"I will be back, there is no need to cry," Khaleda Zia today told her weeping relatives and supporters, minutes before the three-time former Bangladeshi premier was sentenced to five years in jail in a graft case.
“I will be back, there is no need to cry,” Khaleda Zia today told her weeping relatives and supporters, minutes before the three-time former Bangladeshi premier was sentenced to five years in jail in a graft case. Zia, 72, was convicted of embezzling some $250,000 in donations meant for an orphanage trust, established in her late husband Ziaur Rahman’s memory, when she was prime minister from 2001-2006. Wearing an off-white sari and her trademark goggles, the Chairperson of the Bangladesh Nationalist Party (BNP), Zia, offered her prayers and comforted her relatives, most of whom, were in tears, as she boarded her motorcade from her Gulshan residence on way to the court. As she left her Gulshan residence, Feroza, many of her relatives broke down in tears, Bangladeshi media reported. “There is no need to cry. I will be alright. You all wait, I will be back. Do not worry and be strong,” Khaleda said while trying to comfort her weeping relatives.
Khaleda’s elder sister, her sisters-in-law, her younger brother, nephews and her lawyers accompanied Zia to the court. Zia’s son Tarique Rahman was given 10 years in jail in the same case. He is currently in London. The same jail term was handed down to four of Zia’s aides. According to experts, now that she has been convicted, Zia will have to stay in jail for at least three days until Sunday. If her lawyers apply for a certified copy of the verdict today and if they get the copy on the same day, they may not be able to file the appeal with the High Court today. In that case they will have to move the case on Sunday. It will depend on the High Court whether it will give Zia bail.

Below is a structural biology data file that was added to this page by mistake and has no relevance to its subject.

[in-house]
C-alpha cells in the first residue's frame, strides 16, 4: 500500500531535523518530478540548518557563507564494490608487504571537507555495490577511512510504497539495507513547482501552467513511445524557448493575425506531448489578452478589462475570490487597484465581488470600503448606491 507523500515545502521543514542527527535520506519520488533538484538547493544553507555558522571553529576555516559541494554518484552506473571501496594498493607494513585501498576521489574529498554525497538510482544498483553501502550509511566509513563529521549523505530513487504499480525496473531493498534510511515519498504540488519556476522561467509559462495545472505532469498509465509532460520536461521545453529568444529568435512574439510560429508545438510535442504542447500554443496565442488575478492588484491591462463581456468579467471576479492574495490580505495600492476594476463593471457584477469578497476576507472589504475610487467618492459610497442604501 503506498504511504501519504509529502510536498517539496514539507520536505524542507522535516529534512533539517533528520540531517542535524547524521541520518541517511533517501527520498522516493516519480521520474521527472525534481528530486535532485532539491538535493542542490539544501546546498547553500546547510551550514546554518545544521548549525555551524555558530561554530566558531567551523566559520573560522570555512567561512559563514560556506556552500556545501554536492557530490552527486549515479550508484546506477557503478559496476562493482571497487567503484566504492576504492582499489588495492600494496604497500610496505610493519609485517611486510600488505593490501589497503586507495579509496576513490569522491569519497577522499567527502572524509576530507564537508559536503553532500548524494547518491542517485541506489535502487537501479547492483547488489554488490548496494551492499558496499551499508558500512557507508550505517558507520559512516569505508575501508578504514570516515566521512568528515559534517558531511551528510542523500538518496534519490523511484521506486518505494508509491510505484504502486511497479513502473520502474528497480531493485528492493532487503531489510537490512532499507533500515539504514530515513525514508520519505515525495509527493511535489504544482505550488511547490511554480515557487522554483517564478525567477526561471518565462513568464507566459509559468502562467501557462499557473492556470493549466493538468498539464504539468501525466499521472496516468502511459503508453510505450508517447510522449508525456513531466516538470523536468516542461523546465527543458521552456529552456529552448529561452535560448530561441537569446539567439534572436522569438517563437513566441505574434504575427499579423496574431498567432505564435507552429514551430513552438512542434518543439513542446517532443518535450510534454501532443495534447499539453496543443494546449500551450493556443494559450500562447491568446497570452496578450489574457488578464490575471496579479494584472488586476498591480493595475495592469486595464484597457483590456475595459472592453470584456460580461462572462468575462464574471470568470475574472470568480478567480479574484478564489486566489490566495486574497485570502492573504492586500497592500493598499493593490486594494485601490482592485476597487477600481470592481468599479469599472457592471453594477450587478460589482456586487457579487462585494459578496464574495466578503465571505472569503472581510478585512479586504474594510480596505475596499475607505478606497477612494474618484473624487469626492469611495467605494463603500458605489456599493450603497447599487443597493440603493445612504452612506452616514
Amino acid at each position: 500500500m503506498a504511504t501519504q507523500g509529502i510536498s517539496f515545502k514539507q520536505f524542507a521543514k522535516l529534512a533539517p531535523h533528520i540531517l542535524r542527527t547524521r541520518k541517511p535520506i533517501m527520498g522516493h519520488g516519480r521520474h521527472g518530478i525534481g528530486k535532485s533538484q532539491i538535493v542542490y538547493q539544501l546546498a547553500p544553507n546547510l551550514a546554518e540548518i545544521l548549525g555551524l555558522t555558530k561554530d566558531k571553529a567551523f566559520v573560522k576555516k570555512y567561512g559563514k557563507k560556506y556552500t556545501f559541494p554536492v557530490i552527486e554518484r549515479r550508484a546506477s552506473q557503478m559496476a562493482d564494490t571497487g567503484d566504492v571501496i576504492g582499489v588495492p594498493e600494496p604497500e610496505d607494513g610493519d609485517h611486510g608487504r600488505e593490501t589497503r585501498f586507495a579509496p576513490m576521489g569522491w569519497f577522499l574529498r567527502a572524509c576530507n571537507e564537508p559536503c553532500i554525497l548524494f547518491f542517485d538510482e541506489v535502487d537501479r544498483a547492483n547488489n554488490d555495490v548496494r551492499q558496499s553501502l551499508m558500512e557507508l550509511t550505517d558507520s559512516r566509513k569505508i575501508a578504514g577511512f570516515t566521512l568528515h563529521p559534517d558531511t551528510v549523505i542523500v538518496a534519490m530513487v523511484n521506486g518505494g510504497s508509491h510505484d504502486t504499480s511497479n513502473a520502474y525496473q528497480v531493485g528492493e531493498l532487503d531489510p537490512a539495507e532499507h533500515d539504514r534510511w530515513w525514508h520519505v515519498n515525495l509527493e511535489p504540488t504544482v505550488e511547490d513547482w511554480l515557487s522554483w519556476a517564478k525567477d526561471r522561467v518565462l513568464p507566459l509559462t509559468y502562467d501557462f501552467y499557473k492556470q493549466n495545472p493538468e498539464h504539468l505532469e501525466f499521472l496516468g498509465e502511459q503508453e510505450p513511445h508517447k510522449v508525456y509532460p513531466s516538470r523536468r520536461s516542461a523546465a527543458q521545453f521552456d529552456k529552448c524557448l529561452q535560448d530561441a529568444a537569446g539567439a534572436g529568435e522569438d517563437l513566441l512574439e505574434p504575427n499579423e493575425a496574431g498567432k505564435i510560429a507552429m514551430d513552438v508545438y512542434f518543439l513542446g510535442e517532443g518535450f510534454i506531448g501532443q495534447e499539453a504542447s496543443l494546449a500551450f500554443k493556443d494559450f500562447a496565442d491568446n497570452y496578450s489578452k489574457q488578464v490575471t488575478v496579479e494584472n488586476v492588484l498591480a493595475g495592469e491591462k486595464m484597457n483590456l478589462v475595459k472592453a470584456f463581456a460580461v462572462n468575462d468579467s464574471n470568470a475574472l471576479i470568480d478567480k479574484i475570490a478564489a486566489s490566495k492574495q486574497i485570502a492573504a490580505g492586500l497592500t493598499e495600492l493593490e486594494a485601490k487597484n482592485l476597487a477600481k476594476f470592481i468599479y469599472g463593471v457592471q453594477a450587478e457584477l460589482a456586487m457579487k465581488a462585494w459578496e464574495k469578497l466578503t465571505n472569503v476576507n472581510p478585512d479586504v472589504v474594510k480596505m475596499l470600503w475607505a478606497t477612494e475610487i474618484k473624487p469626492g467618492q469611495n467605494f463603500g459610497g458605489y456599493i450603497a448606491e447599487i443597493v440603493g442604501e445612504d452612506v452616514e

The court may decide issuance of bail immediately. But the bigger question now looms over Khaleda is whether she can participate in the upcoming general elections in December. The conviction means that Zia, the arch-rival of the current prime minister Sheikh Hasina, could be barred from running in December national elections. The law says if someone is convicted for at least two years he or she cannot contest the election for the next five years, The Daily Star said. In Khaleda’s case, if the higher court gives her bail and yet upholds the sentencing, then she will be disqualified from the poll, it said. Her party, the BNP, boycotted the 2014 elections which many see as blunder for her as she remained on the fringe of national politics.
This time Khaleda seems to be firm on participating in the upcoming polls and a day before her sentencing asked her party men to remain united and declared that “nobody will be allowed to score any goal this time on a playground void of the opposition.” This clearly indicates that BNP will participate in the election no matter what, but the question how effective it will be without Khaleda in the race, the paper commented. This is specially so when BNP faces a major setback with its chief behind the bars while the ruling Awami League led by Prime Minister Sheikh Hasina is in a full campaign mood, it said.